Thet gurl's not only white—she's got money, scads ov it, and is a good looker.
She'll ne'er backward linger, this land of our dads, for she is a dinger at nailing the scads.
Now, scads are of small value, and yet Dick got them all, and Hugh all the mackerel.
Of course we always got scads of these too, but this was a very normal thing.
Oh, heaps of them—scores—dead oodles and scads of 'em, as we girls say.
Promoters grovel at his feet, and offer heaps of scads, if he will condescend to meet some other bruising lads.
You'll find a buckskin purse, with some scads in it, in the bag.
One day they were out and caught six mackerel and six scads.
He jist shoved them scads what hed been given him careless-like down inter his coat pocket, an' faced Mister Manager.
"large amounts," 1869, American English, earlier "dollar" (1855, usually in plural), of uncertain origin. Unknown connection to scad, the fish, which were "often very abundant and occasionally seen in enormous shoals":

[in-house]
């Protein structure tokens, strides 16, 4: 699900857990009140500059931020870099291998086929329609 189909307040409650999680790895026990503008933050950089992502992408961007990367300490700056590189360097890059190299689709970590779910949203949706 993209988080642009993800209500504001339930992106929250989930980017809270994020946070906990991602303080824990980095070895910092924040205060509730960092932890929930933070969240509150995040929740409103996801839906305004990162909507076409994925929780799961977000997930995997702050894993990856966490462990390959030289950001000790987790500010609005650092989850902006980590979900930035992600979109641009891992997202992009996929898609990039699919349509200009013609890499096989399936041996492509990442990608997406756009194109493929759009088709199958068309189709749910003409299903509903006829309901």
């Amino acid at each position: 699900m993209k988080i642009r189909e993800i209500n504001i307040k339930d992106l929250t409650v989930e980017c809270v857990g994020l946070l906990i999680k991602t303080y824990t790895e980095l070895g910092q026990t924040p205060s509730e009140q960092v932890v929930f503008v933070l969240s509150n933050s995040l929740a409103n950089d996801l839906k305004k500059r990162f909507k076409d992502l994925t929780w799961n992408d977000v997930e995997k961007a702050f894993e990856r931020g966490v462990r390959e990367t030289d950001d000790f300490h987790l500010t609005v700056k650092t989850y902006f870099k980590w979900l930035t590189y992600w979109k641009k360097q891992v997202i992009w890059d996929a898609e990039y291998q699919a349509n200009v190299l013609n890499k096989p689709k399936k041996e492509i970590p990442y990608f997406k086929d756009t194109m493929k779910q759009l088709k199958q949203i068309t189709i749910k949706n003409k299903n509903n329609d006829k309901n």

In July, 1834, as Mr. Yarrell informs us, most extraordinary shoals passed up the channel along the coast of Glamorganshire; their passage occupied a week, and they were evidently in pursuit of the fry of the herring. The water appeared one dark mass of fish, and they were caught by cart-loads, and might even be baled out of the water by the hands alone. ["British Fish and Fisheries," 1849]
c.1600, Cornish name for a type of fish (also known as horse mackerel) abundant on the British coast; of uncertain origin, perhaps a variant of shad. OED compares Welsh ysgaden "herrings," Norwegian dialectal skad, Swedish skädde "flounder."